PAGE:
This past weekend, I drove up to Smithers, BC, to visit my kids. They're living up there and I had a 3½ day weekend, so I went up to visit them. It was good to see them and I'm grateful for the time I got to spend with them. It was also a little heartbreaking, considering the length of the drive and the typical things adults need to deal with in regards to today's kids: namely, screens.
My kids do not suffer from obesity, but I find it difficult to pry them away from screens. I feel like this is a common Western parent battle, though; practically every screen-laden household needs to deal with this sort of thing. And we all have double-standards about how much screen time is too much, and when it's appropriate to use screens.
I need to regularly remind myself of how much television I watched at their age, even when "nothing was on" and I barely enjoyed it. I did this too.
But I can see how these screens mess with sleeping patterns, with relationships, with perception of the world. Because I deal with it too. Even now.
So who am I to say, "Get off the screen and pay attention to me..." when my own hand is also reaching in my pocket for my own personal screen? I may cast the first stone, but I do so as a hypocrite.
In my continuing battle against screens and digitization, I've been re-engaging more with film photography. Here are a few recent film photos from the trip to Smithers... and I digitized them in order to post them to the Internet.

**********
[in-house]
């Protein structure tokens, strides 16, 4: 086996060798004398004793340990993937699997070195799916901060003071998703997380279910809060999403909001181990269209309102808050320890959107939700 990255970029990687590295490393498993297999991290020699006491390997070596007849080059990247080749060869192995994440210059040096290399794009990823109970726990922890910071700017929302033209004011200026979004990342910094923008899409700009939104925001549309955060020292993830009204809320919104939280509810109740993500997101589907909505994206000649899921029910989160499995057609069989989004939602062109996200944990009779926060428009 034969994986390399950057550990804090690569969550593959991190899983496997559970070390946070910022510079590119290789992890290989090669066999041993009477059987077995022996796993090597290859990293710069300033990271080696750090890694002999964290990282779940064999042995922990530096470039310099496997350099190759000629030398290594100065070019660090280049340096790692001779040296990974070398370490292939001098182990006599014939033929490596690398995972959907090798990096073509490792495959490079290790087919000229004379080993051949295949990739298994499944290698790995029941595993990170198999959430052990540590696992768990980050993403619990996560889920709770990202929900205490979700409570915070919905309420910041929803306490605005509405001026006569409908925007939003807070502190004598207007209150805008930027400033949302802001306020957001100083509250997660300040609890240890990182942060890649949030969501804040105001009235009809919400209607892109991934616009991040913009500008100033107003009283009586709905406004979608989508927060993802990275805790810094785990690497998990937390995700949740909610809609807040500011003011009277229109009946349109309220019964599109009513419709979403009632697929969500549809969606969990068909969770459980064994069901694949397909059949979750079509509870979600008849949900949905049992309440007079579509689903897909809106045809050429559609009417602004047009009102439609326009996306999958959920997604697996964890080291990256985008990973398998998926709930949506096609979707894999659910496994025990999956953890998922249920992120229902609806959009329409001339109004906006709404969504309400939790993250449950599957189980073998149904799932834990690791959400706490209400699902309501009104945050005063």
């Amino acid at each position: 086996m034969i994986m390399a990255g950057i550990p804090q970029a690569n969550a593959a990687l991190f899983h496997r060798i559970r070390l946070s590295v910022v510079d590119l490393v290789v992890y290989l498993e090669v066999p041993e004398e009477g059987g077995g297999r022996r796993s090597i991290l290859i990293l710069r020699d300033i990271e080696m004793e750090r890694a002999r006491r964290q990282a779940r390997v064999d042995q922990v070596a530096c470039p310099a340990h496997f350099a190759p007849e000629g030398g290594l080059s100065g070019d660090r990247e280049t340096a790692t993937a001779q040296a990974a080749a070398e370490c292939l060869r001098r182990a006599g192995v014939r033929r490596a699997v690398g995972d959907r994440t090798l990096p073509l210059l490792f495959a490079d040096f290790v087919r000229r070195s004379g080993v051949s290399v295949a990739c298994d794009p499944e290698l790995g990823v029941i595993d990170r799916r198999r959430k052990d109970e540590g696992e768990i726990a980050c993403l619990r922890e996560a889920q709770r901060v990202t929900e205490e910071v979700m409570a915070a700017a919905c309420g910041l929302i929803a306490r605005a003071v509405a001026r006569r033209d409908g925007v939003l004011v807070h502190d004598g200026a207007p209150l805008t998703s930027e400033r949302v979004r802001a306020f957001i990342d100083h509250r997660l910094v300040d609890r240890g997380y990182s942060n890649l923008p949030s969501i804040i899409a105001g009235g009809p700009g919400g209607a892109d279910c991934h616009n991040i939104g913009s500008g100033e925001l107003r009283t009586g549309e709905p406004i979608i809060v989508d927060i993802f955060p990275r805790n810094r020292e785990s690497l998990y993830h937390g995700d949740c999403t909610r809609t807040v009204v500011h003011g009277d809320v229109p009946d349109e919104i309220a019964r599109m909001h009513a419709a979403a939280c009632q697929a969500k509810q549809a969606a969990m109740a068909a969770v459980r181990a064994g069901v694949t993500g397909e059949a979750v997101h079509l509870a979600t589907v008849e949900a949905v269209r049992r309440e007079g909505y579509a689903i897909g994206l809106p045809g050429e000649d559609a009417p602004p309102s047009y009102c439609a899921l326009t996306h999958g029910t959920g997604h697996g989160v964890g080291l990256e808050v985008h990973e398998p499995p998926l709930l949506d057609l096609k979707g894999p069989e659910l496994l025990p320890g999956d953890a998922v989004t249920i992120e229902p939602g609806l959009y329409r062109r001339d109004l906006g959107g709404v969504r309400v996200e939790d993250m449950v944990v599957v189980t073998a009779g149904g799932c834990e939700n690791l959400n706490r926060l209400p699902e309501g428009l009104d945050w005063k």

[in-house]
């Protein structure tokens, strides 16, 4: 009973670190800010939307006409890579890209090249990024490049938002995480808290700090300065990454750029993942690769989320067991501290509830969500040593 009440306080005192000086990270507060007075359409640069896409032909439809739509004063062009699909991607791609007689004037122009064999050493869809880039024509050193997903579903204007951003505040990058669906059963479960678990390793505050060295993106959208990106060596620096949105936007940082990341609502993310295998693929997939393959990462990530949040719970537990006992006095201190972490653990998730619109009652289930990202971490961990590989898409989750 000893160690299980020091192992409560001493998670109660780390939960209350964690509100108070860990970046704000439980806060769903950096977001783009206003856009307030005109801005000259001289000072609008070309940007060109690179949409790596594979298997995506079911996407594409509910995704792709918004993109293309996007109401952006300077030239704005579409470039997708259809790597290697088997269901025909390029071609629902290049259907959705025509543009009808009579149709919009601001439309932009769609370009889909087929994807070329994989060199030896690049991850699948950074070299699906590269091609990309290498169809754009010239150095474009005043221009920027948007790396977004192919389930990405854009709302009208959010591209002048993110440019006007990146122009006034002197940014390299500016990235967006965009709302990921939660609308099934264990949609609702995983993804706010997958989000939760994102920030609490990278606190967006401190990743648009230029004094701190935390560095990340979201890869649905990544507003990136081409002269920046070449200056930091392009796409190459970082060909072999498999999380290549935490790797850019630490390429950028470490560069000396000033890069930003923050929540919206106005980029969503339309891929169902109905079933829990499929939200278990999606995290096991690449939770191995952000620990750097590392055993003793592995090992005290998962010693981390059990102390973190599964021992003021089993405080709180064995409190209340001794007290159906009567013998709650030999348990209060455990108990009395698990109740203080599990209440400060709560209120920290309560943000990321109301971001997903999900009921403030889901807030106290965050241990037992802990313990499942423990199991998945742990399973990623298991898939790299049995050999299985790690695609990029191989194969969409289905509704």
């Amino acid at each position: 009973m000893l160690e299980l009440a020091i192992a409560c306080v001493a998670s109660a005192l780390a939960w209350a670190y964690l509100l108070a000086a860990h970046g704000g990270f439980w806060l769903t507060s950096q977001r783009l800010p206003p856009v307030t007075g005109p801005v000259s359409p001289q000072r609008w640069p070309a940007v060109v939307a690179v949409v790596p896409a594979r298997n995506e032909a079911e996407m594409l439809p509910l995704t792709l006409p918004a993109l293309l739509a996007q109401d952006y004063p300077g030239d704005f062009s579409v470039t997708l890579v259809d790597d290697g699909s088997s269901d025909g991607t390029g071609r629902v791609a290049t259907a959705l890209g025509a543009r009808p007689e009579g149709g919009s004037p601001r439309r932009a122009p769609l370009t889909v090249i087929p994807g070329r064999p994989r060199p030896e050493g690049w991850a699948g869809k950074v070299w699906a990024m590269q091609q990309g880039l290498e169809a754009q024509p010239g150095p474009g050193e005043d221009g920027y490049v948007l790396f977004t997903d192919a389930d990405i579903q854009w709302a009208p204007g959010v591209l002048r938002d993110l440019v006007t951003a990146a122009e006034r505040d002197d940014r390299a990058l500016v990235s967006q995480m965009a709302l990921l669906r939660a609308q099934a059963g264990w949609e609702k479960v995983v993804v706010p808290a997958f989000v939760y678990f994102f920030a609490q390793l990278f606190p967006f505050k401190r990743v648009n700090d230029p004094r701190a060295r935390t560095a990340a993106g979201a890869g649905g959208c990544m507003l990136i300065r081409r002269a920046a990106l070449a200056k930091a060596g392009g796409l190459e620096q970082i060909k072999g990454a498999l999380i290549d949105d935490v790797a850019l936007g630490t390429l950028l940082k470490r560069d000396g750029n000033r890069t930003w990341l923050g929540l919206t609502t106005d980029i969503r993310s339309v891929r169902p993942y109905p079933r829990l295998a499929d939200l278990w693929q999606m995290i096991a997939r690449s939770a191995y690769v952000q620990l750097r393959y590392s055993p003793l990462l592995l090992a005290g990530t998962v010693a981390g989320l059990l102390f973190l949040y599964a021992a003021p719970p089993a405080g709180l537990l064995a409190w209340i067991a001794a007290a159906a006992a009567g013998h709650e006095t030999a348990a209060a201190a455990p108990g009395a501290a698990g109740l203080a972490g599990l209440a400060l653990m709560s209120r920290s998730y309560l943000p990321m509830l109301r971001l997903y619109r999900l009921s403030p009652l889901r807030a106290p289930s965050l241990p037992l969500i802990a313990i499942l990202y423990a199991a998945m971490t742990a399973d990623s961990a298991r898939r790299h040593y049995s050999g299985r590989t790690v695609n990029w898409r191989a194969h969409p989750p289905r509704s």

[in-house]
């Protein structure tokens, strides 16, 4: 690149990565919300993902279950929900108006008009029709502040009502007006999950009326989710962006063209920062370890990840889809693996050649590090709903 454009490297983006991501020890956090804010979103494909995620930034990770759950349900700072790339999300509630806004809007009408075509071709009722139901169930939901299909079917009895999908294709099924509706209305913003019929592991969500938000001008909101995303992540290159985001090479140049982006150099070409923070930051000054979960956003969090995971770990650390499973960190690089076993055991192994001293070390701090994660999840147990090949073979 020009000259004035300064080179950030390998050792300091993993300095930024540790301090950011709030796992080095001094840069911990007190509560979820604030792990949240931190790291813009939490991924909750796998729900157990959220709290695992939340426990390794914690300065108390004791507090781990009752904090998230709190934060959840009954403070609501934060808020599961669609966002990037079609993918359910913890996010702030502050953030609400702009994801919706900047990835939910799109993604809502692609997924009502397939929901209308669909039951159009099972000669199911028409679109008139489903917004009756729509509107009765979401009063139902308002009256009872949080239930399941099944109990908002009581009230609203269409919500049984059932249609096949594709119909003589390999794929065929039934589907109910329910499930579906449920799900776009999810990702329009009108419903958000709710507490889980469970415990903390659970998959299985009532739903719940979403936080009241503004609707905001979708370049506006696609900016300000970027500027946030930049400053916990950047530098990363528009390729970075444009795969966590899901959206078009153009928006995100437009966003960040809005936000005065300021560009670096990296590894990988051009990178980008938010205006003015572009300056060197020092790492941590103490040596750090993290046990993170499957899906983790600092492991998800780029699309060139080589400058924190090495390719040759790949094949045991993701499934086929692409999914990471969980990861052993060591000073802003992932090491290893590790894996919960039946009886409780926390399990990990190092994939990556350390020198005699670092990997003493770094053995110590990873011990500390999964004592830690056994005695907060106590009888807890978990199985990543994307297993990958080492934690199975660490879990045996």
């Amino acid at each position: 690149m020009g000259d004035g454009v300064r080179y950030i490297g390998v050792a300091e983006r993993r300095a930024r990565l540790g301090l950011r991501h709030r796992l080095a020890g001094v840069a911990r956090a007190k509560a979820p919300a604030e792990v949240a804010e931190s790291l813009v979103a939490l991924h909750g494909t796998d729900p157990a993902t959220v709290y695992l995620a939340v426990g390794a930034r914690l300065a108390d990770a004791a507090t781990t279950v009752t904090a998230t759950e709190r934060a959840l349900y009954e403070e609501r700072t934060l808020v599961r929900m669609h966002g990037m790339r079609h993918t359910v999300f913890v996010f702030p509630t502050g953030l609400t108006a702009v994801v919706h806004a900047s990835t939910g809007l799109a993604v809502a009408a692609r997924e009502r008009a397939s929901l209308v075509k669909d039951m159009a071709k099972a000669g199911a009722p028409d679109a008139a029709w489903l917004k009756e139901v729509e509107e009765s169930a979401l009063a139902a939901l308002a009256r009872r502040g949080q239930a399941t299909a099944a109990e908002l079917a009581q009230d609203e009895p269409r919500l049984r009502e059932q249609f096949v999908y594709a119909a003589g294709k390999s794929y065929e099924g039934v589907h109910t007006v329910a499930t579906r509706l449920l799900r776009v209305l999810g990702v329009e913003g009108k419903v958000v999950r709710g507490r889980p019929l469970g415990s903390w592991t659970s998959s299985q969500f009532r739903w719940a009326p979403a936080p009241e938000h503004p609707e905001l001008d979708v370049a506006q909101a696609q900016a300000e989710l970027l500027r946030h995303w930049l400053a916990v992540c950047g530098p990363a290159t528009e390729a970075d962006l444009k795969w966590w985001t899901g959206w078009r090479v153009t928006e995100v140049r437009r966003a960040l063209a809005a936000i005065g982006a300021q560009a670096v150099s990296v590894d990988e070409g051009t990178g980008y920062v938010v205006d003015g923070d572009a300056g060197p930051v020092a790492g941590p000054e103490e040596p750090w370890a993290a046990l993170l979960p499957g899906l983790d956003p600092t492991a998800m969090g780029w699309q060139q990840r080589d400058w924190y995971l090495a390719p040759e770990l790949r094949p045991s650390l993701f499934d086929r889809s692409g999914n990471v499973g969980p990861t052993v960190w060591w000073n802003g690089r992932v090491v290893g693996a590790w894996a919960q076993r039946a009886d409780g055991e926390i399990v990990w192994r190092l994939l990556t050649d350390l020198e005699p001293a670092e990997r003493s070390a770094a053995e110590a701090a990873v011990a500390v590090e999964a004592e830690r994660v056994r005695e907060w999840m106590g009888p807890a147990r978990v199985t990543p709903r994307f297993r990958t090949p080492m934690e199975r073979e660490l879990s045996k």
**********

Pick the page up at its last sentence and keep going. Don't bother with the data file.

These are all photos taken on a Pentax K1000 that I borrowed from the school. Black and White Kodak C-41 film was already loaded in the camera.
At a staff meeting, administration admonished us to make our online presence less searchable. "Use a pseudonym," I paraphrase, "because we've heard some terrible stories about things people have done to teachers online. It might not even be you; it might be something somebody else tags you in."
For a moment, I considered it. I thought, Yeah, my online presence isn't meaningful enough to me for me to care about. I could pseudonym.
Then I realized just how beyond help I am for that.
I don't want to be anonymous. I have no interest in being anonymous online. I may not go as far as @elibosnick does in using my real name, but the vast majority of my online names are "jeffnords" or a variant of it. I have many reasons for this.
Facebook is still a special case. If there was any place to use a pseudonym, it would be for my personal Facebook profile. Although I've eased up on my personal Facebook ban and I've started paying a little more attention to the Facebook community, clicking "likes" and making comments here and there, I haven't done a purge for a while and I might, one of these nights, delete my recent activity on the site again. Facebook still straddles the public and private spheres in ways I'm not comfortable with. It still creates circles of "friends" that don't seem to mean much in real life. And it seems to be, by the nature of its interactions, cause the most trouble for people. So I'll continue to treat it with the utmost caution.
Perhaps, if and when I apply to work in administration myself, I'll reconsider. Perhaps some of my vulnerable rants and posts will seem childish and unprofessional. Then I might change my tack.
But for now, Jeffrey Nordstrom is my online identity and that's fine. I've traded away my privacy (see below) and I'm banking that it will work out for me in the long run.
I applied the Magic Sauce... and this is what I got. I'd say it's pretty accurate. But, then again, with "83%" on the intelligence scale, I'd probably think that, wouldn't I?
Years ago, I played Jenga at a pub in Vancouver, and someone had written a bunch of dirty suggestions on the blocks. I thought this was fun, so I bought a Jenga set in hopes to make a suggestive tower myself.
But I never used it.
So we started colouring the blocks with permanent markers.
And I made a video and a GIF:
Just for fun.
I've been enjoying my clip on lenses a little too much.
Here's a selection of my comparative macro fun.
The Internet Archive
YouTube: ephemeral ideas